1. Out of Exile - Audioslave Weeks on chart:
Style: A grim blend of grunge and heavy metal.
Worldview: The usual inarticulate confusion and alienation of the perennially adolescent ("To be yourself is all that you can do"; "I like gospel music and canned applause / 'cause it doesn't remind me of anything"; "I can walk on water yet won't even try, / so drown me slowly").
Overall quality: Proof that '90s music is aging even faster than its practitioners' tattoos.
2. Be - Common Weeks on chart:
Style: Rap enlivened by melodic pre-rap samples.
Objectionable material: The usual racial epithets, obscenities, and sexual raunch.
Worldview: That his daughter is important because the "Messiah might even return through her," that rappers "write songs about wrong 'cause it's hard to see right," that being faithful to God might be more interesting if He "was a Her."
Overall quality: Serious and good intentions undermined by hip-hop's all too "common" cluelessness.
3. The Emancipation of Mimi - Mariah Carey Weeks on chart:
Style: Sleek R&B.
Objectionable material: Casual cursing ("We Belong Together," "Get Your Number" featuring Jermaine Dupri); obscenities ("Say Somethin'" featuring Snoop Dogg; "One and Only" featuring Twista); lasciviousness ("Your Girl").
Worldview: Tracks 1-13: puppy love and/or lust; Track 14: "Carry me home, / higher, Jesus. / Carry me higher, Lord."
Overall quality: The similarities to Janet Jackson make Ms. Carey's opportunism easier to notice than her talent.
4. Mezmerize - System of a Down Weeks on chart:
Style: Scabrously satirical heavy metal.
Objectionable material: Bad language ("B.Y.O.B.," "Violent Pornography," "Lost in Hollywood," "Cigaro").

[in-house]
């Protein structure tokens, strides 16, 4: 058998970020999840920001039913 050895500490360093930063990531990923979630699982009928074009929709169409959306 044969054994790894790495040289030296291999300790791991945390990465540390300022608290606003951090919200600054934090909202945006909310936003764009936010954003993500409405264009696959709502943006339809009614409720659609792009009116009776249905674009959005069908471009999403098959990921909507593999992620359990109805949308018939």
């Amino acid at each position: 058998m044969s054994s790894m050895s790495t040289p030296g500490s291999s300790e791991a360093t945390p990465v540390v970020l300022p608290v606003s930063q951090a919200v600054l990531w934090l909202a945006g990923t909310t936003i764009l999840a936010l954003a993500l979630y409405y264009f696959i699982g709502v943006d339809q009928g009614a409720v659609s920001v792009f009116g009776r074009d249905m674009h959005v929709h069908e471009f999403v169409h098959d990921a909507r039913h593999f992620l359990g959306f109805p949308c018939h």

Worldview: Anti-pornography ("Violent Pornography"), anti-Tinsel Town ("Old School Hollywood," "Lost in Hollywood"), anti-military retaliation for 9/11 ("Sad Statue," "B.Y.O.B.").
Overall quality: From its puerile and heavy-handed cynicism to its excessive musical convolutions, the 21st-century heavy-metal equivalent of Jethro Tull.
5. Honkytonk University - Toby Keith Weeks on chart:
Style: Playfully macho country.
Objectionable material: Occasional casual cursing, crude slang, and cavalier if self-deprecating randiness.
Worldview: Five songs in which she's left or is leaving him plus one in which he's left her equals, Women: You can't live with 'em and you can't live without 'em.
Overall quality: Merle Haggard's cameo notwithstanding, it's Hank Williams Jr. and Jimmy Buffett without whom these songs would not exist.
In the spotlight Twenty-five years ago rumors began reaching the United States of four new-wave Christian musicians in England known as After the Fire who were signed to a major label and enjoying a measure of critical and commercial success only dreamed of by their American counterparts. Alas, by the time their English-language cover of Falco's "Der Kommissar" hit the U.S. top 10, their breakup was a fait accompli, and for years their recordings have been hard to find. Now with the release of the two-disc Der Kommissar: The CBS Recordings, Edsel Records makes it easy to experience ATF stateside. While certain aspects of the group's sound (herky-jerky vocals, the prominent synthesizer) will strike younger ears as dated, the hooks and energy remain fresh. And the forthright if seldom explicit evangelical nature of the lyrics still demonstrates the possibility of proclaiming truth in a determinedly frivolous pop-culture medium.